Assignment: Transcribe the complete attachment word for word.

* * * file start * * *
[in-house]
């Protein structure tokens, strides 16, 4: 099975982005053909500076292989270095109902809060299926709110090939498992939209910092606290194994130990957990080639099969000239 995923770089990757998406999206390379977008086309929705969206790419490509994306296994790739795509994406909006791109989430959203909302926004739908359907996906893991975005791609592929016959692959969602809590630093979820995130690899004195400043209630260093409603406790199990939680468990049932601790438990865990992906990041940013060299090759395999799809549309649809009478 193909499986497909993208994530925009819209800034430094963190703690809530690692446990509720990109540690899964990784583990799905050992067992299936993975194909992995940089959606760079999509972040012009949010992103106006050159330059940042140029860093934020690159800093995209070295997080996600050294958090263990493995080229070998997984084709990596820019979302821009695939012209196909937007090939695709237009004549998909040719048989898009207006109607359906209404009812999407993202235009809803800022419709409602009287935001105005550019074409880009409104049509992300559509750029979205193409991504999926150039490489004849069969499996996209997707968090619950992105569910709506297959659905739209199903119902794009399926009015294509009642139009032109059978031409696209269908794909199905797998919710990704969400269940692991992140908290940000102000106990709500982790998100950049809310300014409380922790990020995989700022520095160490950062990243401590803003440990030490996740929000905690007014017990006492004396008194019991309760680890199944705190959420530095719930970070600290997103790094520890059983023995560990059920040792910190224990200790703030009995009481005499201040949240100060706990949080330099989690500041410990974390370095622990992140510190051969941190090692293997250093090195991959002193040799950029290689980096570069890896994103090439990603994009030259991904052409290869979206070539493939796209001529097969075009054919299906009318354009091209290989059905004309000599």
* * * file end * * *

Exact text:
[in-house]
């Protein structure tokens, strides 16, 4: 099975982005053909500076292989270095109902809060299926709110090939498992939209910092606290194994130990957990080639099969000239 995923770089990757998406999206390379977008086309929705969206790419490509994306296994790739795509994406909006791109989430959203909302926004739908359907996906893991975005791609592929016959692959969602809590630093979820995130690899004195400043209630260093409603406790199990939680468990049932601790438990865990992906990041940013060299090759395999799809549309649809009478 193909499986497909993208994530925009819209800034430094963190703690809530690692446990509720990109540690899964990784583990799905050992067992299936993975194909992995940089959606760079999509972040012009949010992103106006050159330059940042140029860093934020690159800093995209070295997080996600050294958090263990493995080229070998997984084709990596820019979302821009695939012209196909937007090939695709237009004549998909040719048989898009207006109607359906209404009812999407993202235009809803800022419709409602009287935001105005550019074409880009409104049509992300559509750029979205193409991504999926150039490489004849069969499996996209997707968090619950992105569910709506297959659905739209199903119902794009399926009015294509009642139009032109059978031409696209269908794909199905797998919710990704969400269940692991992140908290940000102000106990709500982790998100950049809310300014409380922790990020995989700022520095160490950062990243401590803003440990030490996740929000905690007014017990006492004396008194019991309760680890199944705190959420530095719930970070600290997103790094520890059983023995560990059920040792910190224990200790703030009995009481005499201040949240100060706990949080330099989690500041410990974390370095622990992140510190051969941190090692293997250093090195991959002193040799950029290689980096570069890896994103090439990603994009030259991904052409290869979206070539493939796209001529097969075009054919299906009318354009091209290989059905004309000599």